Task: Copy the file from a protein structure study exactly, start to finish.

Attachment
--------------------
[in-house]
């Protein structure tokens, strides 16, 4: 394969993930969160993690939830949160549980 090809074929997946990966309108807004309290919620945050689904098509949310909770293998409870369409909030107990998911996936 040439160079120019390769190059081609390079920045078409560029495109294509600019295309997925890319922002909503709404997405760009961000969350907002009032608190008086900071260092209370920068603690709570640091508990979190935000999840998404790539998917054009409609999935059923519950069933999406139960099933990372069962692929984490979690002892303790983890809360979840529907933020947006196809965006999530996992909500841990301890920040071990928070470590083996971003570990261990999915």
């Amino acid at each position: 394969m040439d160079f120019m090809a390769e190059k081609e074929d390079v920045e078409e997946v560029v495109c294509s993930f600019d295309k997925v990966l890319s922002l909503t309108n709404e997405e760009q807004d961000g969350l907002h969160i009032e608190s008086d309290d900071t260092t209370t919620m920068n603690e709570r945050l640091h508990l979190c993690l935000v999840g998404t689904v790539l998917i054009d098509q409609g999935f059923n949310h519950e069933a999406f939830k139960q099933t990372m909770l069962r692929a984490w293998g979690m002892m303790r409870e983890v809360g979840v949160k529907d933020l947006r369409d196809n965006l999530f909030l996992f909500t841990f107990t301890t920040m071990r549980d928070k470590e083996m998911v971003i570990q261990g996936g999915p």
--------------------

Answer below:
[in-house]
């Protein structure tokens, strides 16, 4: 394969993930969160993690939830949160549980 090809074929997946990966309108807004309290919620945050689904098509949310909770293998409870369409909030107990998911996936 040439160079120019390769190059081609390079920045078409560029495109294509600019295309997925890319922002909503709404997405760009961000969350907002009032608190008086900071260092209370920068603690709570640091508990979190935000999840998404790539998917054009409609999935059923519950069933999406139960099933990372069962692929984490979690002892303790983890809360979840529907933020947006196809965006999530996992909500841990301890920040071990928070470590083996971003570990261990999915």
């Amino acid at each position: 394969m040439d160079f120019m090809a390769e190059k081609e074929d390079v920045e078409e997946v560029v495109c294509s993930f600019d295309k997925v990966l890319s922002l909503t309108n709404e997405e760009q807004d961000g969350l907002h969160i009032e608190s008086d309290d900071t260092t209370t919620m920068n603690e709570r945050l640091h508990l979190c993690l935000v999840g998404t689904v790539l998917i054009d098509q409609g999935f059923n949310h519950e069933a999406f939830k139960q099933t990372m909770l069962r692929a984490w293998g979690m002892m303790r409870e983890v809360g979840v949160k529907d933020l947006r369409d196809n965006l999530f909030l996992f909500t841990f107990t301890t920040m071990r549980d928070k470590e083996m998911v971003i570990q261990g996936g999915p």